For any Ani DiFranco fan amazed by her one fine album a year between 1995 and 1999, the many albums she put out in the '00s just weren't up to par. So her new record, Which Side Are You On?, comes as a surprise and a tremendous relief.

The first words out of her mouth are the most striking she's uttered on record in over a decade. The opening track, "Life Boat," is sung in the voice of a homeless woman who's pretty jaunty, considering:

'Soul Train' Creator Don Cornelius Dies At 75

Feb 1, 2012

The host and executive producer of Soul Train has died. The Los Angeles police department is reporting that Don Cornelius was found dead at his home in Los Angeles this morning from a self-inflicted gunshot wound.

Photo by mae noelle, courtesy of Flickr Creative Commons

Composer Philip Glass turns 75 today. His birthday is being celebrated with festivals and performances around the globe and the premiere of his 9th symphony at Carnegie hall tonight. Glass is easily the most famous composer of his generation.  How many other composers have received commissions from the Metropolitan Opera and inspired a knock-knock joke? Philip Glass began playing works to tiny, often hostile audiences back in the 1960’s.

Photo by urbanmkr, courtesy of Flickr Creative Commons

Part 1: "Ready for Liftoff: 3...2...None?"

 To the average American, Chinese music might evoke a stereotype, the atonal, plucky sounds of soundtracks to martial arts films, or the ambience in Chinese restaurants. But like Chinese culture, the traditions of Chinese music reach back thousands of years and pull from myriad styles that reflect the diverse landscape of the worlds most populous nation. And weaving through much of it is the distinctive strain on the pipa, the ancient, four stringed instrument sometimes referred to as the Chinese Lute.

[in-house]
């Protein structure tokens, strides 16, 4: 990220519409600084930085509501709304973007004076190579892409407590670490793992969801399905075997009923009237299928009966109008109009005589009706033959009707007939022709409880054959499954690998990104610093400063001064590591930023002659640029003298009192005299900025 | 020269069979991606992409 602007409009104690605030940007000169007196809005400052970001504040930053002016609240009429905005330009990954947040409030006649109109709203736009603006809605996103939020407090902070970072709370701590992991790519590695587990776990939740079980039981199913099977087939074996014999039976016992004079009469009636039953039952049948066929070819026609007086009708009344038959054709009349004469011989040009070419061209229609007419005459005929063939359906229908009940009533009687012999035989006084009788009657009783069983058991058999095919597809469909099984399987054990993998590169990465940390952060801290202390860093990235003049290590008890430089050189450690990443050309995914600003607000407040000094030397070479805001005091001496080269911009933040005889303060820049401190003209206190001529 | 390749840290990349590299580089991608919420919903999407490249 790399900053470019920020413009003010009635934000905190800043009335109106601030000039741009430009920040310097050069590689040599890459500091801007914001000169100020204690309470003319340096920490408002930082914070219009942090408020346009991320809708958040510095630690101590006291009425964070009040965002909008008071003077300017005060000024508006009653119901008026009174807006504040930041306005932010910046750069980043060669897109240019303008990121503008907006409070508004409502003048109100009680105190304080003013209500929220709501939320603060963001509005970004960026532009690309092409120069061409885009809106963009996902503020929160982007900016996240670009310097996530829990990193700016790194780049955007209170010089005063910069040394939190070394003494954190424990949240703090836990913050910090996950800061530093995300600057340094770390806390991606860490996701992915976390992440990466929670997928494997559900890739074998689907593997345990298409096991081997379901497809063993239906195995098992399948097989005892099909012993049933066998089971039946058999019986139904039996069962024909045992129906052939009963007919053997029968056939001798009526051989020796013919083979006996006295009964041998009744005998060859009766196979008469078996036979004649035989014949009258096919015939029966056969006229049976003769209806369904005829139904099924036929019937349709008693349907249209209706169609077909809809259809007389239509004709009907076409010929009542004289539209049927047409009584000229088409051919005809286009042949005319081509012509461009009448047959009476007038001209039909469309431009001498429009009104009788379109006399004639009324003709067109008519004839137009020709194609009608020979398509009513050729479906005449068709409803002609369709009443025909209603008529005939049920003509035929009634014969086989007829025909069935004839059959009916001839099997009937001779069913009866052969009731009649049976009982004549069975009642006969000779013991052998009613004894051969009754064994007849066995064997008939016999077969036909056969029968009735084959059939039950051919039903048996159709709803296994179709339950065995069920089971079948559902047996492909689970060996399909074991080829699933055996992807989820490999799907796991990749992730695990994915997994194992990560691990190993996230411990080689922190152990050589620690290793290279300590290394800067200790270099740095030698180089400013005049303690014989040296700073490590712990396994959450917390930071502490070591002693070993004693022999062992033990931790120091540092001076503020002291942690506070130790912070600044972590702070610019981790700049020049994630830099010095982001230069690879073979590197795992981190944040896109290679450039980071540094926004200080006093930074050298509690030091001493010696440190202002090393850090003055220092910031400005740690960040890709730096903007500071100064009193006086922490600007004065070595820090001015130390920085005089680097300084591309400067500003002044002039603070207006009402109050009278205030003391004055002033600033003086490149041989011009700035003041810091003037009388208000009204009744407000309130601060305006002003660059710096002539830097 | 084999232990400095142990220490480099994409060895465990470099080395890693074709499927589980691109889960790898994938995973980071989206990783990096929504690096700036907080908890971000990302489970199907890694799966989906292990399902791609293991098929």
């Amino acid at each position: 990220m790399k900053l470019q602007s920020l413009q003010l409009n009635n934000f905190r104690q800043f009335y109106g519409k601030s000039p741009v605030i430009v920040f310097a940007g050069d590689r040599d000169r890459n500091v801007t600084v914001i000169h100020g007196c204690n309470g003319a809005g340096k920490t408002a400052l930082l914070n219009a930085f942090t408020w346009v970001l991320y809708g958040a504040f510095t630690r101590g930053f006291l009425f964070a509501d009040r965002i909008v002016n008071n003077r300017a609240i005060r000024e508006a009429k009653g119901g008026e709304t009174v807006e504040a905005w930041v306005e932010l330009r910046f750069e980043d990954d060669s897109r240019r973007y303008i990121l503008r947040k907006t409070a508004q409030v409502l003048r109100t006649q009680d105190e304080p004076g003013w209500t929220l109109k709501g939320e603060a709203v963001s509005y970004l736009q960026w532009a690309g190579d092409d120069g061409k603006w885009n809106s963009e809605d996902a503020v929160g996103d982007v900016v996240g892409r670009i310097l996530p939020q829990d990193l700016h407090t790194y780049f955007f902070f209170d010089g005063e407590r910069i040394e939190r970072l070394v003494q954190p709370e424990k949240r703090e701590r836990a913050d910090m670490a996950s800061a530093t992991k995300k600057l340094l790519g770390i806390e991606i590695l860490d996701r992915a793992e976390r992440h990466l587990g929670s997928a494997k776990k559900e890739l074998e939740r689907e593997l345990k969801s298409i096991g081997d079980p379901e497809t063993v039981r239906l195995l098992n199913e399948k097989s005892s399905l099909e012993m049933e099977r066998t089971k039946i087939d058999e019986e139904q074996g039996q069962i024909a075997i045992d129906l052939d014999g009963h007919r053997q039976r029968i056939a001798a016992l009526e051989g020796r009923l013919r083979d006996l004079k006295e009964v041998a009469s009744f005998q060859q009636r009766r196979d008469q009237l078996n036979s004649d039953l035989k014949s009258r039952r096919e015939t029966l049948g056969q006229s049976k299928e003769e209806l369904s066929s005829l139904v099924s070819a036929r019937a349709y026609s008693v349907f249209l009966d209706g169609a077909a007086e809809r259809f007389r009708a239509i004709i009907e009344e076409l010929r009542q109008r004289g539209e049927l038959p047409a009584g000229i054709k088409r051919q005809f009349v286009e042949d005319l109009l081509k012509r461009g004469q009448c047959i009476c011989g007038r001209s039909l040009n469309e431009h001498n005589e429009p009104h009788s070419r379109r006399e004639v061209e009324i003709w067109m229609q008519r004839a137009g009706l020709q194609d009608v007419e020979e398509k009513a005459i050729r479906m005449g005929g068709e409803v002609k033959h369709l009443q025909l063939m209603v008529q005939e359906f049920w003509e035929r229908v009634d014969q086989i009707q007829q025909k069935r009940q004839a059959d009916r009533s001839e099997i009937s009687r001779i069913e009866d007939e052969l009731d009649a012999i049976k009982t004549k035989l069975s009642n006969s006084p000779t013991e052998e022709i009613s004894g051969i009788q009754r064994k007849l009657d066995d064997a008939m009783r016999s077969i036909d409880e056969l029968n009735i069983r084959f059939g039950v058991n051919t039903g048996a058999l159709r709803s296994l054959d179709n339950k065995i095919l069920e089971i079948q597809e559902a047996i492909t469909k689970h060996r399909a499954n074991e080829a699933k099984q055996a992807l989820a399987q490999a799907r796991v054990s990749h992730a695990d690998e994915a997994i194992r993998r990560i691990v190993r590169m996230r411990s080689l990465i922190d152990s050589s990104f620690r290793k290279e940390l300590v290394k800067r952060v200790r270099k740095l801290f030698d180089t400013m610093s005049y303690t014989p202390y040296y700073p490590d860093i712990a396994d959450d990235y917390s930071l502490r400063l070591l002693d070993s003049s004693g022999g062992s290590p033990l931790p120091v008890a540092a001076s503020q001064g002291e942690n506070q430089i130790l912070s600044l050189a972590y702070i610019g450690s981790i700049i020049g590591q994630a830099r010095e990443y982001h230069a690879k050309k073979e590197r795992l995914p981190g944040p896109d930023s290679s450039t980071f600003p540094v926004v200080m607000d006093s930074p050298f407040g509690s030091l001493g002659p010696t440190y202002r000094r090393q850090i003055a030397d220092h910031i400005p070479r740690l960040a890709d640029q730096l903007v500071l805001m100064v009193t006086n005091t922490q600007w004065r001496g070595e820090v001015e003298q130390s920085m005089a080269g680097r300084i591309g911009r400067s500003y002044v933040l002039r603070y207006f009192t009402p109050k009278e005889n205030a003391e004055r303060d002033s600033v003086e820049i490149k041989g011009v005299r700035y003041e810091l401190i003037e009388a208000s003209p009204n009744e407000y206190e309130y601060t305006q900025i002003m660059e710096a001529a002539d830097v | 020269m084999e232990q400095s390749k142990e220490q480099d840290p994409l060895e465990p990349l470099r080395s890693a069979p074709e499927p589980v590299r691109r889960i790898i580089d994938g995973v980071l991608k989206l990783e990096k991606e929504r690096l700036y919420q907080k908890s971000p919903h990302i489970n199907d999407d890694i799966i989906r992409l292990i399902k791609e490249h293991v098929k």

Musical Change

Jan 23, 2012
Photo by cjggbella, courtesy of Flickr Creative Commons

This segment begins with a recording of a 26-year-old Gustavo Dudamel conductor of the Orquesta Sinfónica Simón Bolívar in Leonard Bernstein’s Arrangement of Mambo. Dudamel is the most energetic young thing on the podium. Before being named music director of Los Angeles Philharmonic Orchestra and principal conductor of the Gothenburg Symphony in Sweden, he was a violinist in the Bolivar Youth Orchestra in Caracas, Venezuela.

Photo by Leo Reynolds, courtesy of Flickr Creative Commons

                                                         

 

Part 1: Revenge of the Web-nerds

Darlingside

Jan 19, 2012
Photo by Abby McBride

The “string-rock” quintet Darlingside is based in New England, but its lineage includes California pop harmonies, Appalachian root riffs, and classical arrangements all shadowing that full-on American mongrel we call rock music.  After earning high praise and an eager following for a self-produced EP, Darlingside is rolling out a new subscription album, called Pilot Machines, throughout 2012. Darlinsgide

Every year, thousands of video-game fans flock to the Washington, D.C., metropolitan area for a unique music festival called MAGFest. It's short for "Music and Gaming Festival," and it's designed to celebrate the music of video games.

When Joshua Bell was 21, he recorded an iconic piece of chamber music for piano and violin — the Sonata in A major by Cesar Franck. Today, Bell is 44 and he's recorded it again. It's on his new album, French Impressions, with pianist Jeremy Denk.

All Things Considered host Robert Siegel invited Bell to listen to his old recording for a little session of compare-and-contrast.

"Do you hear the same violinist?" Siegel asks, after playing for Bell the opening bars of his 1989 recording.

Kate hosts Peter Yarrow at the Tupelo Music Hall in White River Junction, Vermont.